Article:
Text Offender (digigasm) wrote,
Text Offender
digigasm

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Brains...

When I grow up, I want to study brains. Brains are fascinating. My brain did a funny thing tonight. Actually, it's been doing the same funny thing for years but I only just discovered it tonight. And you, my beloved reader, are the first person I am sharing this discovery with.

I rented "The Fly" (1986) this weekend for the purpose of recording some samples from it. One sample that I've been meaning to get is the dialogue between Geena Davis's character, Veronica Quaife, and Jeff Goldblum's character, Seth Brundle:

Quaife: "You're getting worse."
Brundle: "I'm getting better."

I watched the film twice through without encountering this vocal intercourse. After quite a bit of searching, I've concluded that this dialogue is not in "The Fly" but is, after all, in "The Fly II". But here's the funny thing. Geena Davis and Jeff Goldblum aren't even in "The Fly II". The original characters aren't even in it. But I specifically remember this dialogue being between Davis and Goldblum.

Here's my theory about what has happened here. "The Fly" is a classic; probably my favorite Cronenberg flick. It's not perfect, of course. No movie is perfect, except "Requiem for a Dream" or maybe a Kubrick movie or two. Of particular mention of the imperfections is the computer technology used. Sidenote: If I ever make a movie don't put computers in it. In ten years the attempt will be mocked. "The Fly II" pales in comparison to "The Fly" in terms of vision, character development, and plot. It's definitely not what I'd call a "bad" movie; I've seen much worse. But when placed sidewise with the first movie, "The Fly II" falls short in alot of areas. In fact, the dialogue I'm discussing is probably the only memorable part of "II". My brain has taken this 4-second gem from "II" and merged/associated it with the characters and plot of the first film because of my obvious preference of the first. And it has done so in such an intricate and detailed way that it has convinced me, for ten years, that this exchange took place between entirely different people.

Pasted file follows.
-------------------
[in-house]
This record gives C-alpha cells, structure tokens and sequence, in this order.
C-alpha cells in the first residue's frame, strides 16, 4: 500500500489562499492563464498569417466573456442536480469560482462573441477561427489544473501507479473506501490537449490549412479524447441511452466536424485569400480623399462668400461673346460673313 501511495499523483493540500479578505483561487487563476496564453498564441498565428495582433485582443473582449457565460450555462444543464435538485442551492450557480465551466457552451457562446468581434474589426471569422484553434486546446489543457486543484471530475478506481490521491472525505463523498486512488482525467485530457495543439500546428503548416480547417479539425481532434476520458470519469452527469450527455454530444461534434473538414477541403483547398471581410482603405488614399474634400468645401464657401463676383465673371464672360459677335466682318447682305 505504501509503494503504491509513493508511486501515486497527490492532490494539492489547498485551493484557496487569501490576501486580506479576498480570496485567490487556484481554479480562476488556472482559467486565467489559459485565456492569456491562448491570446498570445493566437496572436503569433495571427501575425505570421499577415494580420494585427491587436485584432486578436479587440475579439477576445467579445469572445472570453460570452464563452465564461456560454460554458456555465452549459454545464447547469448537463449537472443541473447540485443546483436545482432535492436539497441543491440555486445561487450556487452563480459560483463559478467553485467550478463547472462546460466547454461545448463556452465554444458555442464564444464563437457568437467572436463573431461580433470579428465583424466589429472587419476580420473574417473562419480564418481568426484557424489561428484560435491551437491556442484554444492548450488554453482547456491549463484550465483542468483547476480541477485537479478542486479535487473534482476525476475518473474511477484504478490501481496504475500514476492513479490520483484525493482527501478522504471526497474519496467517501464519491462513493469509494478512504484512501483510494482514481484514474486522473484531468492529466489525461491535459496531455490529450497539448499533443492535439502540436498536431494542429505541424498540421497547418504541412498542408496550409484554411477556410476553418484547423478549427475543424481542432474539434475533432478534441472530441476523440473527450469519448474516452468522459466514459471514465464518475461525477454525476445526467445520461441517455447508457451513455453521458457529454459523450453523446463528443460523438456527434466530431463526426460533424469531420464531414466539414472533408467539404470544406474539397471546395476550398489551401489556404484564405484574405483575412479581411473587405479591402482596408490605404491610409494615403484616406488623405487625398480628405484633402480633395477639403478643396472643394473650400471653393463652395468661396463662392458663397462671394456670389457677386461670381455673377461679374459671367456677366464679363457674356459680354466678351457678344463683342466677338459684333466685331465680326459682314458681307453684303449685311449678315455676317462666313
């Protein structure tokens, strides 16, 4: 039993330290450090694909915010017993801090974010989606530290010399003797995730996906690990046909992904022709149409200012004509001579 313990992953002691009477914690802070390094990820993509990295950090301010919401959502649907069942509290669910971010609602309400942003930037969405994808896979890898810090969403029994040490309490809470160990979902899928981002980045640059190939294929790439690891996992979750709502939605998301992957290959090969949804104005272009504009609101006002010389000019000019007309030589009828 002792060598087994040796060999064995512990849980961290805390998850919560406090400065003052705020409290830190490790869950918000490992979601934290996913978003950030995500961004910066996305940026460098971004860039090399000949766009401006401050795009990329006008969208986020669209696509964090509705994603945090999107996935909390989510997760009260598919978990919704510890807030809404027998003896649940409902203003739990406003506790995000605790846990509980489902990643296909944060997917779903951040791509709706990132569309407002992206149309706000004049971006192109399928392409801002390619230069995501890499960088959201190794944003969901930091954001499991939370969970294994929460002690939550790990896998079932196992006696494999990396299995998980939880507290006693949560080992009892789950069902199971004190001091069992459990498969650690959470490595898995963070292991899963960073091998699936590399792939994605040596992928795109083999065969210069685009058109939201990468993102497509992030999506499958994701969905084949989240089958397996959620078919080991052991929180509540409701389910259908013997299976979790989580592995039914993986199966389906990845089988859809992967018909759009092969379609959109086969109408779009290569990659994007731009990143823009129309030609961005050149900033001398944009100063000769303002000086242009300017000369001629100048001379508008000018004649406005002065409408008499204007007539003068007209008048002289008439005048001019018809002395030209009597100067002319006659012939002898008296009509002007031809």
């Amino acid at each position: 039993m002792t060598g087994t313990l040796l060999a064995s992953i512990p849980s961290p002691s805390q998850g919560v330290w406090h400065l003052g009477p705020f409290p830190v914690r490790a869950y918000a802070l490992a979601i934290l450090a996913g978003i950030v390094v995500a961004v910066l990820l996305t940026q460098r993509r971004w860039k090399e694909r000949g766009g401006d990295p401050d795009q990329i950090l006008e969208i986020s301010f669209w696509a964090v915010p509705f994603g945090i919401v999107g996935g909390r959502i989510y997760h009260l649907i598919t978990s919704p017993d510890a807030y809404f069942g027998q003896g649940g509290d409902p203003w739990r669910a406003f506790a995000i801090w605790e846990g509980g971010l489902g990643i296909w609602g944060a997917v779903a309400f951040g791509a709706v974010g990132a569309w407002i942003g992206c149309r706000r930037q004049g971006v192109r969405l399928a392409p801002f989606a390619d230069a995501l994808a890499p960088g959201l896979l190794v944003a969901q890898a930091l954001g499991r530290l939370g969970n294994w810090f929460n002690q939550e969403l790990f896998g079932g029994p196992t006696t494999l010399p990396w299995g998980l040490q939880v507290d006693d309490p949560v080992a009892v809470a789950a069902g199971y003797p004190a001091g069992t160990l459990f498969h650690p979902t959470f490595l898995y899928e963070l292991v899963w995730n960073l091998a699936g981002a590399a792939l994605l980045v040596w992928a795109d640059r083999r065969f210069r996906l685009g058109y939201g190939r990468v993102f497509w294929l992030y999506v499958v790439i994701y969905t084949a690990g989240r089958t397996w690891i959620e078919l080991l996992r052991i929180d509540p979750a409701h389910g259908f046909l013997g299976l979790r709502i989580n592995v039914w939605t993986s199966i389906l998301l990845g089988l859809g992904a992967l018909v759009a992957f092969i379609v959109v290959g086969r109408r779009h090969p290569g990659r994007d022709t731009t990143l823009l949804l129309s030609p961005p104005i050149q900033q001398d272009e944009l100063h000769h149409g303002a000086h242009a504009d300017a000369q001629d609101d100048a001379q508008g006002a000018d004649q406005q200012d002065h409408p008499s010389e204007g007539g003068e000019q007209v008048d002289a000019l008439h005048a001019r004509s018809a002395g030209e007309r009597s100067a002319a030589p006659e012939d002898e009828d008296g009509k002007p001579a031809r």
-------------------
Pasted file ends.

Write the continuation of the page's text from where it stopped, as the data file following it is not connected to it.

The moral of this story is twofold:
Don't trust your perceptions
Write down the things that intrigue and touch you daily so you have a reference.
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